The Telegraph
Since 1st March, 1999
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Revival series for hotels

Karachi, March 9: The countdown to the biggest fight in this part of the world has begun. And with it, a mad scramble not for tickets, not for visas, not for trains but — you got it wrong —for hotel rooms.

With only four days to go before Shoaib unleashes his missile power at Sachin in the first one-dayer in Karachi, practically all rooms in all hotels have been taken.

“This is the kind of boost the Pakistani hotel industry needed for a long time,” said Fakeha Imran, a senior sales executive at the Marriott Hotel.

Till before the Revival Series was announced, the hotel industry in Karachi had been in dire straits. There had been few visitors to the city that was known for its history of ethnic clashes.

But cricket appears to have changed that, even if temporarily. “I have never seen in all my life that you can’t find a single room in such a big city, that too with managements asking for full payment in advance,” said an employee working for a foreign wire service.

Not that the hospitality people are being very hospitable with the rates: most hotels have jacked up room charges and withdrawn all discounts and packages. Nor have they installed the huge flat-screen televisions yet, though the electronic scanners are in place.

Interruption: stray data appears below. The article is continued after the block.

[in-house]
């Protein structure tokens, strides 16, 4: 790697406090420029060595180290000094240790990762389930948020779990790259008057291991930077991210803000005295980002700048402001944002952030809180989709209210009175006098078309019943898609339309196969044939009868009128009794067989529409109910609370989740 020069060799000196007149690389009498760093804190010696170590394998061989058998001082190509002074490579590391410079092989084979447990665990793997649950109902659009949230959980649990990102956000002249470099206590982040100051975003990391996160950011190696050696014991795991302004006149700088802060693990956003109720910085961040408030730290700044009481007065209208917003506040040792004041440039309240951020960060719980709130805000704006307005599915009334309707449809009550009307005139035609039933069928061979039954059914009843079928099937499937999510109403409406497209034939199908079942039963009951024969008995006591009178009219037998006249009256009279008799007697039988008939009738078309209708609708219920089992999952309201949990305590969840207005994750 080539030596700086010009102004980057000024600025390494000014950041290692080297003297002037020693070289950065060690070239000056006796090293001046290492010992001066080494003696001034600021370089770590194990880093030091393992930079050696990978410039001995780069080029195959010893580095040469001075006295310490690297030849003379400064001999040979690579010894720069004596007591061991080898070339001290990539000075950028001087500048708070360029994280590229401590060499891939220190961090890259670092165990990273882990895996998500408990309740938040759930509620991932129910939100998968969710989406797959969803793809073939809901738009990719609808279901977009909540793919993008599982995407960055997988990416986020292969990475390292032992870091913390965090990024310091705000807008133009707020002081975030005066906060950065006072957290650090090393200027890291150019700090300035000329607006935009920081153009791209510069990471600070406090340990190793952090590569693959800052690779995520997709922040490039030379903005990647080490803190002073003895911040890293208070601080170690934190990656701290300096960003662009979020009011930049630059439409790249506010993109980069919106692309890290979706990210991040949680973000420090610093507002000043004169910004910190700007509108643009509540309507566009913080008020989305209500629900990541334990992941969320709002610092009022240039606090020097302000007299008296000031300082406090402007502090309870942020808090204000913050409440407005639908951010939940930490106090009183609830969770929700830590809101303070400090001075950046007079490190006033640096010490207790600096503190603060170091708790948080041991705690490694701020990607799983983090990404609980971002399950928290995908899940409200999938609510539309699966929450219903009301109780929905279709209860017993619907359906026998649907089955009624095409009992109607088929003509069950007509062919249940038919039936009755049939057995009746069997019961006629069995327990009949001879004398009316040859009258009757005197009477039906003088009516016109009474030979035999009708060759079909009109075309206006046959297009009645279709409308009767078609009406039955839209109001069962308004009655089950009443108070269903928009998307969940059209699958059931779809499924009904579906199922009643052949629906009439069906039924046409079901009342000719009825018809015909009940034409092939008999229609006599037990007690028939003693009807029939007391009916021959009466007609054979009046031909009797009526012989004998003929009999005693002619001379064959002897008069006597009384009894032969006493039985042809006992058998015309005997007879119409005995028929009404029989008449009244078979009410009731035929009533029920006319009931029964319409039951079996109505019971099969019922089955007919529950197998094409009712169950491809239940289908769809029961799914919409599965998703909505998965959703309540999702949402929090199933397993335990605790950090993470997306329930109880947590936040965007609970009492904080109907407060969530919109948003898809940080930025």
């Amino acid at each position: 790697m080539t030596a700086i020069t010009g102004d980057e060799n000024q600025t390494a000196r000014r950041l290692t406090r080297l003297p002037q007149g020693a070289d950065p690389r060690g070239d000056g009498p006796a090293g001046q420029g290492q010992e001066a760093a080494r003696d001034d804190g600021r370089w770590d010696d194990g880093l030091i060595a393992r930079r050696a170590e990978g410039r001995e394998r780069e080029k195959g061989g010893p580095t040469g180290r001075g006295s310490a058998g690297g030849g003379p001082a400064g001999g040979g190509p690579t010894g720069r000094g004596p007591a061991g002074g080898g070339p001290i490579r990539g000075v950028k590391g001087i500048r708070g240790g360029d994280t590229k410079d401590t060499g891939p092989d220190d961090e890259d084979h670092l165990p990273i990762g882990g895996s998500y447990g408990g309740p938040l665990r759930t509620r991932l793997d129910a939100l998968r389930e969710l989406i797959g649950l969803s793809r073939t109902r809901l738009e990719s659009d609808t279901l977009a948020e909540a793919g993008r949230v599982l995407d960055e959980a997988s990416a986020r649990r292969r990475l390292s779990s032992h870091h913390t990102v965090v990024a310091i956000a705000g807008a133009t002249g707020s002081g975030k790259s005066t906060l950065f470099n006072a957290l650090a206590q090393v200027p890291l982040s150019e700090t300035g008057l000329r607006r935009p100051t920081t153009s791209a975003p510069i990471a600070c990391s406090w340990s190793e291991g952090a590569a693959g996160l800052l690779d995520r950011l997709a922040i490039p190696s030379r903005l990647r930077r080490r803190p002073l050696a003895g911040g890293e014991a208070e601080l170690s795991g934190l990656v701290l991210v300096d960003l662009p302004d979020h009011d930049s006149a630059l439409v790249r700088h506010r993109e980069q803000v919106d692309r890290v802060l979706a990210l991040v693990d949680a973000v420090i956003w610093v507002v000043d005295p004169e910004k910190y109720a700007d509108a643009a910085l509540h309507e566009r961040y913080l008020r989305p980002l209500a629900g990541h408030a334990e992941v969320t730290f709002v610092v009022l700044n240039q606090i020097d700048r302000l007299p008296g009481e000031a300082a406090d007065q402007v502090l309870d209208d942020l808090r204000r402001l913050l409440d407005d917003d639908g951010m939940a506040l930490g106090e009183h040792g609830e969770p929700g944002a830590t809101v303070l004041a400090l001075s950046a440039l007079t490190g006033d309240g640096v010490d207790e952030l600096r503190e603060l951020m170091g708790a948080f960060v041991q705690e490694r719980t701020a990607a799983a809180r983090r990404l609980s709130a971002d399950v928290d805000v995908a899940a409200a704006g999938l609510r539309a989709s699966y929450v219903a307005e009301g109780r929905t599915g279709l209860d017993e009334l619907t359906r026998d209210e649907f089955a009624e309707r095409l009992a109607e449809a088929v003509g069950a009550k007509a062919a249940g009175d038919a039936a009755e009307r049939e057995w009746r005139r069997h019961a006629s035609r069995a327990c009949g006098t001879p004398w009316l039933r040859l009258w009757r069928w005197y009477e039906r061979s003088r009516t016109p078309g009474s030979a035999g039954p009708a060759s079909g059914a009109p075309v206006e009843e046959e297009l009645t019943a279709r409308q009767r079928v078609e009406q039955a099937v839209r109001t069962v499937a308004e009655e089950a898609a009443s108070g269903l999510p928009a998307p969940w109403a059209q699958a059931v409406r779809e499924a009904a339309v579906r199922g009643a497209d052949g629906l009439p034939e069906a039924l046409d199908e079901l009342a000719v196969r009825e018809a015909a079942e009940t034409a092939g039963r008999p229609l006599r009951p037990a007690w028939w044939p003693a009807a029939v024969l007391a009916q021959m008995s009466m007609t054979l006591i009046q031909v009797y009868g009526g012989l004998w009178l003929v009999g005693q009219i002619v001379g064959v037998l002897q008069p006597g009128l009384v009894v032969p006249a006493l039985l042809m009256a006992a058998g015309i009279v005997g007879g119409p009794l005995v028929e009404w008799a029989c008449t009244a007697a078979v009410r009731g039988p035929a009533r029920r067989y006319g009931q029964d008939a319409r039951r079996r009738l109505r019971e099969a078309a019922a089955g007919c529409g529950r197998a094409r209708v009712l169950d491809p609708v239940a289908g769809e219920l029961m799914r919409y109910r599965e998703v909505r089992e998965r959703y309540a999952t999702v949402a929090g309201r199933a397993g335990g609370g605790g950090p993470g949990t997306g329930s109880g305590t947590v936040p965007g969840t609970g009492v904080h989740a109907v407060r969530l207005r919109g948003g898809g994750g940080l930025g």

At the five-star Sheraton, where both the Indian and the Pakistani cricket teams will be staying, single and double rooms with complimentary breakfast are selling at Indian rupees 9,600 and Rs 11,200 respectively, plus 15 per cent taxes. In low-budget ones, like the Regency Plaza, Sarawan and Skyways, rooms for Rs 1,600 are going for Rs 6,400.

“How can we offer discounts or a package to customers when the city is hosting a mega sports event'” asked Shazia Moeen, public relations manager at the Sheraton.

Some hotels denied having raised their rates. But they admitted they had been virtually auctioning the stray available room: handing the keys to the person willing to pay the most.

Many Indians, without prior reservations, are desperately shuttling between hotels to find a room. Clients walking in and asking for accommodation are not being entertained.

People on business trips are not having an easy time either. Ameer Hassan, a Lahore businessman, said: “I’m not here for the match… so why should I take extra burden on my pocket'”

But the die-hard fan is not complaining. For him, the battle is as big as it had been during the 1987 and 1992 world cups. “For us, it is the World Cup,” said an excited Mohammed Ismail.

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